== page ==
1. Wow, 100% is really impressive. It makes sense that if you’re good with visual patterns you could translate that into faces. I’m a starer too, but still very faceblind (I mentioned some more about this in the reply above). I think it has more to do with visual processing than with gaze direction (at least for me).

  3. I got 57% which was higher than I expected given the problems I have recognizing people in real life. I have some difficulty putting names to faces, but it’s much more pronounced when trying to visualize a face given a name. A few of the faces in the test took me a while before I could recall the name and with most of the ones I got “wrong” there was a vague feeling of recognition but no name came to mind. The only one I misidentified was Condoleezza Rice, who I thought was Oprah Winfrey. When Oprah turned up later on I did get her right (with a wry smile to myself), but it’s notable that the one that gave me most problems was one of only two from a different ethnic group to me.

    1. I did better than expected too, but some of the people in this test have very unique faces (to me). I recognize them not because of their whole face, but because of specific features. I know what you mean about that vague sense of knowing that the face is familiar but not being able to come up with a name. Frustrating.

  4. I got 90%, but my problem isn’t recognizing the faces as much as remembering the name or where I’ve seen the person. For instance, I think Robin Williams is brilliant, but for the life of me, I couldn’t remember his name (I wrote “Nanoo Nanoo” in the box because that’s all I could remember. There’s a woman where we take our dogs when we go on vacation, and she showed up at a knitting class at a yarn store and started chatting me up, and she looked familiar, but I had no idea where I knew her from since she was out of context. Now I know it’s Sue From The Kennel, and I’ve added her as “Sue From the Kennel and the Knitting Class at Sow’s Ear” to my mental database. Because we share a common interest – knitting – I think I would be able to remember her now in another context, though it might take a minute or two depending on where I encountered her. If I don’t share a common interest with someone or have a common experience, then it’s incredibly hard for me to remember who they are.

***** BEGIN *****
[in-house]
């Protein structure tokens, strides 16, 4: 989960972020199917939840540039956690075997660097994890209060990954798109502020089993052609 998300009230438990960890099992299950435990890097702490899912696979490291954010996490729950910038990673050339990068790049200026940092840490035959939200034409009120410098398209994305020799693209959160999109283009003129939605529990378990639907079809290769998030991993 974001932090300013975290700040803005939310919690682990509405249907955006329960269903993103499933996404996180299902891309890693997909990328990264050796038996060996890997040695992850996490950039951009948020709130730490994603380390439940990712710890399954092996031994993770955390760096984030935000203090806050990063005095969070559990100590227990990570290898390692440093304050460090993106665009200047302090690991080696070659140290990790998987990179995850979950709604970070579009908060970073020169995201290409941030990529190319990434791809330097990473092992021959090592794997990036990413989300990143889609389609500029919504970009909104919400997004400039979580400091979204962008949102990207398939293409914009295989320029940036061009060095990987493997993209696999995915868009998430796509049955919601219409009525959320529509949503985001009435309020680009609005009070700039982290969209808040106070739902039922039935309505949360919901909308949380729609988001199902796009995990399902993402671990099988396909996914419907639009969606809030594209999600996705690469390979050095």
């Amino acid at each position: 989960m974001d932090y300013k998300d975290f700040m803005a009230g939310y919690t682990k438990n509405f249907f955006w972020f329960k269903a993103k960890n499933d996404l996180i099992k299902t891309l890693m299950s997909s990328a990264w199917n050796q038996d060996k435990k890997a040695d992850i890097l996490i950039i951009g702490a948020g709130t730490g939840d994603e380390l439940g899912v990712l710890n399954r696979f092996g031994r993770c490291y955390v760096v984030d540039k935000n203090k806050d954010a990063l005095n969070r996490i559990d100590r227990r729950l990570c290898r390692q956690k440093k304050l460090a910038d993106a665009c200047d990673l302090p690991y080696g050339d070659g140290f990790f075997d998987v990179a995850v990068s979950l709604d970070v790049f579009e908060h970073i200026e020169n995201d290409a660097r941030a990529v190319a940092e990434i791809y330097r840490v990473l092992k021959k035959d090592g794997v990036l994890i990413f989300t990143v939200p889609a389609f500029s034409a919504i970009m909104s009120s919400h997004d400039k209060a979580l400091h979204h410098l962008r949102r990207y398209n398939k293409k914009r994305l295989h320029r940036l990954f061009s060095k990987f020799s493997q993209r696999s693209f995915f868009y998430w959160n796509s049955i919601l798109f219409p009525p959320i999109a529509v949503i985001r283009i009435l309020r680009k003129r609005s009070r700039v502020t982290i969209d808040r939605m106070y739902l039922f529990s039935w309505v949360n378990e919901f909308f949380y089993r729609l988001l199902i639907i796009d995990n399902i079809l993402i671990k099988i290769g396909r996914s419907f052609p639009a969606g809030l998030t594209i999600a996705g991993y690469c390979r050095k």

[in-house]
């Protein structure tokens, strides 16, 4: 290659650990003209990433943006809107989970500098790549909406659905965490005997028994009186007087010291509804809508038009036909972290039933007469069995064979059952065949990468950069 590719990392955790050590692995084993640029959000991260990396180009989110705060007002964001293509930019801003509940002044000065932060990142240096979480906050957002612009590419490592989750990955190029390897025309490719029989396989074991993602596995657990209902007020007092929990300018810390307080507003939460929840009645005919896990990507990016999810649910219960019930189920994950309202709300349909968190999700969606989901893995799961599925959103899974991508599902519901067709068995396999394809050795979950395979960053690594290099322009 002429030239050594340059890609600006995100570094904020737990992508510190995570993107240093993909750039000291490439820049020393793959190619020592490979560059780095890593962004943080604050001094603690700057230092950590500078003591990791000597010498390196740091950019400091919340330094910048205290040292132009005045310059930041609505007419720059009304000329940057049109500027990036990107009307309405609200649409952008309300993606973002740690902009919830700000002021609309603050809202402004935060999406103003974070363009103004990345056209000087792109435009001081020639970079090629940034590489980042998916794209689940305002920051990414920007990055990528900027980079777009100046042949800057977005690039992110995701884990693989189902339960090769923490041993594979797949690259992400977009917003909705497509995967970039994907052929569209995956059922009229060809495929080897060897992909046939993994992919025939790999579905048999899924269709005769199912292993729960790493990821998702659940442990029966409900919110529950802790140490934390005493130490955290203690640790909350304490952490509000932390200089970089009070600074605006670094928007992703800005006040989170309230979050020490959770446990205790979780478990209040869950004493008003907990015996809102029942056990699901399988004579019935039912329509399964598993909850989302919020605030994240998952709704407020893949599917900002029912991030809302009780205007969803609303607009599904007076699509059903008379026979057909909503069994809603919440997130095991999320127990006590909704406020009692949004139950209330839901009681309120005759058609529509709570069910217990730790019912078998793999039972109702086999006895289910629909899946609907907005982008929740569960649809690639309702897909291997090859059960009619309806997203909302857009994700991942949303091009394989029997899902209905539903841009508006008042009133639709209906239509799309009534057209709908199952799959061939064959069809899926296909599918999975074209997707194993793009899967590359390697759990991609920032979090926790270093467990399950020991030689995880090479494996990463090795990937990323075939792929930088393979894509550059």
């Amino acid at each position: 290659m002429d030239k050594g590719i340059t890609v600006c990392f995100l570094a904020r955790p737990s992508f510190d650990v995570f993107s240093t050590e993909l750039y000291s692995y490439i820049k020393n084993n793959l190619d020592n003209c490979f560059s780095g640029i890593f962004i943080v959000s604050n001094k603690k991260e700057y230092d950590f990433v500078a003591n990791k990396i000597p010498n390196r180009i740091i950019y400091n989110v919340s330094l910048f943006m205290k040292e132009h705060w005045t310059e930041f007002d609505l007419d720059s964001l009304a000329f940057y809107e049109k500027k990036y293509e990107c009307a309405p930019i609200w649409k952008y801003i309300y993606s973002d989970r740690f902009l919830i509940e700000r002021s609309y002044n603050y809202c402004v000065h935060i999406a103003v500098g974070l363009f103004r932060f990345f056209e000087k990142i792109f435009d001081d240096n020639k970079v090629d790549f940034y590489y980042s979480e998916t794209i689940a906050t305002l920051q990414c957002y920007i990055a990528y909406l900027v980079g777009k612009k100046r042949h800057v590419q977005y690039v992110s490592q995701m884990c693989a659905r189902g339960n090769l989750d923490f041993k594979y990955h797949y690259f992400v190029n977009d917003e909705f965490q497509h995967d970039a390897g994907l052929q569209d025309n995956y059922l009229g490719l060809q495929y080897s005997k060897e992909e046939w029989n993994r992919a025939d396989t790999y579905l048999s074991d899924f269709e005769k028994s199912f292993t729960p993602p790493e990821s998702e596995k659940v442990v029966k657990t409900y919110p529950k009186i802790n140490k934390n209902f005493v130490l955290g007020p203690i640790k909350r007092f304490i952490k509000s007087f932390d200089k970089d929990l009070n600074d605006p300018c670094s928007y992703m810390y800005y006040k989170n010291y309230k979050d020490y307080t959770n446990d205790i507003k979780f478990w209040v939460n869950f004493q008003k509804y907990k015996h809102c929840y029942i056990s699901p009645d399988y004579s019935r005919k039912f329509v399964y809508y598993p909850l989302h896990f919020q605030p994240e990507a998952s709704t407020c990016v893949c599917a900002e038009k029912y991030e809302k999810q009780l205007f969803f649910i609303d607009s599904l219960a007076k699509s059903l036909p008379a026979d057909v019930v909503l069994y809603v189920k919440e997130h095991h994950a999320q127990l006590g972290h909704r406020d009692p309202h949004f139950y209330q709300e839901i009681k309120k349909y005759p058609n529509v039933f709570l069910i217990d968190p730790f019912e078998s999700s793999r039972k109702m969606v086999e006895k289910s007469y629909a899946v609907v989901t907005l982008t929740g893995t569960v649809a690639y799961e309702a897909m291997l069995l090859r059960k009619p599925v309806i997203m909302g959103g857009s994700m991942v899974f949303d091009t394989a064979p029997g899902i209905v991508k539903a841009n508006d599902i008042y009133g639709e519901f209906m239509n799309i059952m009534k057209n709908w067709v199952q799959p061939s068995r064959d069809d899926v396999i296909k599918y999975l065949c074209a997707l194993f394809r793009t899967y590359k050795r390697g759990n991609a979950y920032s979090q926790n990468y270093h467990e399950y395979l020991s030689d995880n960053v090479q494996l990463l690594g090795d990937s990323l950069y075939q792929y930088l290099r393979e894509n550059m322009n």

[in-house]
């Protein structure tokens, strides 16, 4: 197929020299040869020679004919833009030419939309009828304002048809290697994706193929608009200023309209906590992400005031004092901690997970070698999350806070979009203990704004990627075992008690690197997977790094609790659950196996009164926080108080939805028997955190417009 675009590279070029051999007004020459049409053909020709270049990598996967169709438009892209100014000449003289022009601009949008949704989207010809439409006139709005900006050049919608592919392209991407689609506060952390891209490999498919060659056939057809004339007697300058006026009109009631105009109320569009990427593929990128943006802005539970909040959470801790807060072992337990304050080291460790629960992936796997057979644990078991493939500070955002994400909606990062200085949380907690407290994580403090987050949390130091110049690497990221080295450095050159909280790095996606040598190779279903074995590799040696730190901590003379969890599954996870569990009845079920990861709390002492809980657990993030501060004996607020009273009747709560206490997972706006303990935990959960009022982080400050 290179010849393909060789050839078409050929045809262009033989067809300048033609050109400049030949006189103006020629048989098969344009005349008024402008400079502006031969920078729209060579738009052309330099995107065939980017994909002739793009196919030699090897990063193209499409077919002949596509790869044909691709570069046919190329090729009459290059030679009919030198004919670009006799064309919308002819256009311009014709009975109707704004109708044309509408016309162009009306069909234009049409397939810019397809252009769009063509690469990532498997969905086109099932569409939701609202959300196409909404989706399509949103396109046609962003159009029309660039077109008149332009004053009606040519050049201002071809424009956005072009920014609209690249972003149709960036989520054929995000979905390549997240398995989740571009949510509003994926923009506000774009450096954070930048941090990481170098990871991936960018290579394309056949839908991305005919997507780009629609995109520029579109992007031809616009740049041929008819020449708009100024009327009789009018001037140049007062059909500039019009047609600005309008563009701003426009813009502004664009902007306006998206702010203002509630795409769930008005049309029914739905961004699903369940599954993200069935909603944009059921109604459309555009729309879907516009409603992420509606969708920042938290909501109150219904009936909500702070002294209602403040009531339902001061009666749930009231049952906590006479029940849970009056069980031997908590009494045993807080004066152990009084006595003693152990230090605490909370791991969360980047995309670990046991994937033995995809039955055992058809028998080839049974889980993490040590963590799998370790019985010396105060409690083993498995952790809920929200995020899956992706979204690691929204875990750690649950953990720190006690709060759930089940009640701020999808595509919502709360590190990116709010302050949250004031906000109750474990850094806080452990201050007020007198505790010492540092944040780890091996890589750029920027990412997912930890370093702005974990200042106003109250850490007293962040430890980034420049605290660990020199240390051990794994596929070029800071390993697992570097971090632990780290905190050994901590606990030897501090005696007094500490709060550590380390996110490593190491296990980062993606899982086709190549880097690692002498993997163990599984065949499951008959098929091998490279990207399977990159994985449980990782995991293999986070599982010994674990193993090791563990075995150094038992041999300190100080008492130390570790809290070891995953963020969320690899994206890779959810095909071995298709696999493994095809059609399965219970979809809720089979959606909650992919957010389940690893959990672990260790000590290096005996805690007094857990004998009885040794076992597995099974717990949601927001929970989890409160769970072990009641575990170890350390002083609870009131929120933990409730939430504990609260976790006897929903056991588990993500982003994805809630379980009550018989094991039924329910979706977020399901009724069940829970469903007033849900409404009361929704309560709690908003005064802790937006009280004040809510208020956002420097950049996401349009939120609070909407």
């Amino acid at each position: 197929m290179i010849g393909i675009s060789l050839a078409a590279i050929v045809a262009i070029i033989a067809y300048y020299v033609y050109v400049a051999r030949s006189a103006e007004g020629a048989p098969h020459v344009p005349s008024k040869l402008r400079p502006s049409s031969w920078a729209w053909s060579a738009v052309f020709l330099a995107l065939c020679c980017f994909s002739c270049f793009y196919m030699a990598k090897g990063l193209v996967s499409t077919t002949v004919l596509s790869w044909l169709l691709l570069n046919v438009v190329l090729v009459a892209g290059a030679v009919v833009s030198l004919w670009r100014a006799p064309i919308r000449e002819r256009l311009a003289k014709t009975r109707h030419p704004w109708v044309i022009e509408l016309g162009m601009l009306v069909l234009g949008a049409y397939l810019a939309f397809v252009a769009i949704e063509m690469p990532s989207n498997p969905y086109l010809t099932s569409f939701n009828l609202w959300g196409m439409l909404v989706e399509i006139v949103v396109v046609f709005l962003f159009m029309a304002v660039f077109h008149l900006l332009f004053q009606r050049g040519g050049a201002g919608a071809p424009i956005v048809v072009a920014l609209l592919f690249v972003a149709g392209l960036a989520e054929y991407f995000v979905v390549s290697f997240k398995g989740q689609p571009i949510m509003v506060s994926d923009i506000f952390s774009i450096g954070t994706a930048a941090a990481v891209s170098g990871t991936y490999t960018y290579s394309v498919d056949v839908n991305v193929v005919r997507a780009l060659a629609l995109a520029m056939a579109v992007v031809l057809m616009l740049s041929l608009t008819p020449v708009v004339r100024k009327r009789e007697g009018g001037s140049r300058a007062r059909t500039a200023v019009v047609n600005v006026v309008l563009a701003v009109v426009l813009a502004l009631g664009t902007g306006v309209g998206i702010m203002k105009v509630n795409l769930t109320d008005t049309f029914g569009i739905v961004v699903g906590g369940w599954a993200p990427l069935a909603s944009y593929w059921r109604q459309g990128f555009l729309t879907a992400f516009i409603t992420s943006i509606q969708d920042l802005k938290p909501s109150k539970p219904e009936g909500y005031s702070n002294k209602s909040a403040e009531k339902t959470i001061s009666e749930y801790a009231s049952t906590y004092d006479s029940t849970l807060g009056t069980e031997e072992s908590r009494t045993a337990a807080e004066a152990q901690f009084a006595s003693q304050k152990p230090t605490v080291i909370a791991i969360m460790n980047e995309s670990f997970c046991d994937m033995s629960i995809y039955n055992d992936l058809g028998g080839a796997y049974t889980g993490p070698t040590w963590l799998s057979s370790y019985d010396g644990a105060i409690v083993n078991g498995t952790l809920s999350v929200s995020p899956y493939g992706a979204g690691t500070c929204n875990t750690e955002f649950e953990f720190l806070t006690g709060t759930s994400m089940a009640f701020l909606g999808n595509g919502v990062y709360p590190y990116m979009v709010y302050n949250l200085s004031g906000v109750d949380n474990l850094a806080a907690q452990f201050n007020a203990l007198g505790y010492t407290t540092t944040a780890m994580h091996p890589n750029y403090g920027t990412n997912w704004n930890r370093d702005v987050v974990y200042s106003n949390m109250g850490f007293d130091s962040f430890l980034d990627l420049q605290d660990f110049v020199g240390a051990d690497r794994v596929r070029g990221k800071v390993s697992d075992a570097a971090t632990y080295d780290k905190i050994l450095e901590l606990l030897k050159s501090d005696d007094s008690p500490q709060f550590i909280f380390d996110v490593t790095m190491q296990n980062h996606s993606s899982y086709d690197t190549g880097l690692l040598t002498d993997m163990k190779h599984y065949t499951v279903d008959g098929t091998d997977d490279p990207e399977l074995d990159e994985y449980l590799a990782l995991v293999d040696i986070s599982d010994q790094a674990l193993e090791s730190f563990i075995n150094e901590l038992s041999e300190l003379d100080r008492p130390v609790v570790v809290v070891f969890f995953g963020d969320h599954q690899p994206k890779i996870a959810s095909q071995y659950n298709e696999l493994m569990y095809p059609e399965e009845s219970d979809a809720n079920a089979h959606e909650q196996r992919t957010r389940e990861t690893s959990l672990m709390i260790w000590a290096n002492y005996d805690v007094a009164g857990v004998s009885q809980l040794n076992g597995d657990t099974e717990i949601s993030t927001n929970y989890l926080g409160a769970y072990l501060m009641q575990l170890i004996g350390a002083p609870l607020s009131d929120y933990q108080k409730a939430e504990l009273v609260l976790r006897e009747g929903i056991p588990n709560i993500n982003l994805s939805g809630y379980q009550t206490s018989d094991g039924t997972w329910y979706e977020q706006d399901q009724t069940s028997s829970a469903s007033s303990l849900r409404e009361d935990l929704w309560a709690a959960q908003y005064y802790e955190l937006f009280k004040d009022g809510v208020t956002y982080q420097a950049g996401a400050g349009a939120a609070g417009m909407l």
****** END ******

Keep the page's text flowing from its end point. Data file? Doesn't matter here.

1. Situational association is important to me too. I walk right by neighbors in the mall or the post office, because to me, they don’t “belong” there. They belong in my neighborhood walking their dog. It’s so embarrassing to not recognize people I’ve known for years.

  5. See, I don’t think I have prosopagnosia (I’m not good at picturing faces, but I can usually recognize them??). There are a few traits that I feel as though I’m missing, sometimes. I don’t think I have synesthesia, either (but my mom does).

    1. I don’t think prosopagnosia or synthesthesia (which I don’t have either) are considered core traits of ASD, but they do seem to have a higher rate of occurrence among ASD folks that the general population.

  6. The face you just saw was Ronald Reagan.

    You said you thought it was Gorbachev.

    lol. Does that count? It’s almost right isn’t it? (i am really failing this test)

    yeah, got 46%

  7. I got a 100%, 28/28, but 2 were disregarded because I didn’t know Tony Blair by face (only name) and some guy from Star Trek. I’m really good at facial recognition, same with voice. I usually recognize actors when they are in movies faster than my parents do. Like the receptionist from Becker is on Charlie Sheen’s new show. My mom thought she was familiar, but I instantly recognized her. I wonder if the amount of tv we watch affects the outcome…I watch a lot.

    1. I guess my “above average” score isn’t as above average as I thought. ๐Ÿ™‚ I didn’t get Tony Blair or a Star Trek guy so I guess the faces aren’t the same for everyone. I’m quite terrible at recognizing actors and actresses. I usually look at the cast list before a movie so I don’t spend the entire movie thinking of the actors as “the guy that looks like Liam Neeson and the guy that looks like Nathan Fillion” when in fact they are Ralph Fiennes and Jeremy Renner.